Plan submitted for five single-family lots at ‘old Bristol’
A proposal has been submitted to the city to divide the former Bristol/Bijou school site into five residential lots.
Kevin Montford, who had initially considered twice that many residential units and a possible coffee house as one big integrated project after buying the site about a year ago, said he scaled back his ideas to “keep the costs down and make the design simpler.”
Unlike his original concept, which would have required him to obtain a zone change and establish a homeowners association, the submitted plan can be approved by city staff.
The one-acre site at 730 N. Walnut St. has been unused since the Bijou School's last semester there ended in May 2009. The only structure is a decades-old, 5,600-square-foot school building on the north half-acre.
The plan is to break up the southern half-acre into four lots, leaving the north portion as one lot.
Montford is planning to keep one of the southern lots for himself, with a friend buying another. The property as a whole has “proximity to the downtown and the Westside and it's near trails,” he said. “It's a long-term investment in that neighborhood. There are just not a lot of great downtown locations to be had any more. I'm really excited to build my house and be part of the Westside now.”
Assuming city approval, Montford said he hopes to sell the north lot to someone else, who might be in a better position to possibly redevelop the school building, work out a combined residential/commercial plan and apply for a zone change (which would require City Council approval).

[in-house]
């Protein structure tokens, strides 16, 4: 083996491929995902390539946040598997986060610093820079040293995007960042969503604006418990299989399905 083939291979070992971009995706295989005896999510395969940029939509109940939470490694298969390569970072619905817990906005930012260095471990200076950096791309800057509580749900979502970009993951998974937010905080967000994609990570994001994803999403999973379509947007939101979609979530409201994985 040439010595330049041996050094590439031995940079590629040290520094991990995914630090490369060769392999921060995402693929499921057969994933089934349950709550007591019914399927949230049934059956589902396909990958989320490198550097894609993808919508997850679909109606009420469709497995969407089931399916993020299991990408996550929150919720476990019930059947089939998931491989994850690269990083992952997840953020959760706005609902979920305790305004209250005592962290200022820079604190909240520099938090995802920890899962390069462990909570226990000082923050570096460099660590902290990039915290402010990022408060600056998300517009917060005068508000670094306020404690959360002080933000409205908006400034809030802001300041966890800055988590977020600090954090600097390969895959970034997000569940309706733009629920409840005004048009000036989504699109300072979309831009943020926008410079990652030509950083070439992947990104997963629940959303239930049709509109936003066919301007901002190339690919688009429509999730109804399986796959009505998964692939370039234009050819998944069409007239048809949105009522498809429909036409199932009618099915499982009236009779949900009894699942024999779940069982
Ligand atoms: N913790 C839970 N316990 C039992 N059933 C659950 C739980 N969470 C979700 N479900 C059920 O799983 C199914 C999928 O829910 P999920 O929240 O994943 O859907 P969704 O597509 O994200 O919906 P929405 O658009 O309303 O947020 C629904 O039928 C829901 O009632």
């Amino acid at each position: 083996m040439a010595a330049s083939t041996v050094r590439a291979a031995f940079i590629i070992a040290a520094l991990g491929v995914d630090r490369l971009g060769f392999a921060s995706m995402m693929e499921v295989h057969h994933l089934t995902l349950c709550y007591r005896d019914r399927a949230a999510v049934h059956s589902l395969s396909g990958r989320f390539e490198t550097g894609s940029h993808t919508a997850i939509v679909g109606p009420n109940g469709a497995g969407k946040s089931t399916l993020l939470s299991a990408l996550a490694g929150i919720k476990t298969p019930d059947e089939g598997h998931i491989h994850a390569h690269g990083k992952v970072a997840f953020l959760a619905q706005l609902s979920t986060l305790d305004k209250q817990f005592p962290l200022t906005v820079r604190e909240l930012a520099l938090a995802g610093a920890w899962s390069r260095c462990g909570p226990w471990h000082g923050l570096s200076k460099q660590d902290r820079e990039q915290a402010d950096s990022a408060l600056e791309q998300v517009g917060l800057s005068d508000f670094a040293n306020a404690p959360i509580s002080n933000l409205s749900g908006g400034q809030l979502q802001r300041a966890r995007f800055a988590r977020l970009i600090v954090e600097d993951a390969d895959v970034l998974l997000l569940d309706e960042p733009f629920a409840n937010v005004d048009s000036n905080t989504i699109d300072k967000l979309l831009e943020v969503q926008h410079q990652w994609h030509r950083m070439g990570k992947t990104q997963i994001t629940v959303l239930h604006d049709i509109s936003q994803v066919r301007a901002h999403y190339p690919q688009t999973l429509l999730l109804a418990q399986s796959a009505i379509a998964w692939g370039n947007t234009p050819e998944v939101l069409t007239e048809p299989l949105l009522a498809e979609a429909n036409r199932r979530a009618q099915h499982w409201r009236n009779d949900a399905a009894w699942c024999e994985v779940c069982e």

Mike Schultz of City Land Use Review described Montford's proposal as “pretty basic” and without any major issues, but plans to “wait and see” on the response he gets from the postcards about the submittal that the city sent out to the neighborhood last week.
“My impression is that people want to see something happen there,” Schultz said. “They're tired of the unkempt condition of the building.”
He does not expect to hold a neighborhood meeting “unless I get a lot of comments,” he added.
As for what the houses will look like, Schultz said that because the plan is for single-family lots in an existing residential zone, the city has no power over that. Also, although the surrounding neighborhood is an older one, it has a wide enough variety of home types that he does not see a single pattern that could be recommended. But Schultz said he will refer Montford to the “Westside Design Guide-lines,” a 2009 book that documents the various historic building styles on the older Westside.
Montford said he is open to lot-buyers coming up with their own designs, but he would prefer that the construction on all the lots were similar to each other. He already knows that his own house will not match the neighborhood. “I don't think it's correct to try to copy old homes,” he said. “It will be a real nice look but not what's in the neighborhood now. It will be more glass and metal.”
Westside Pioneer article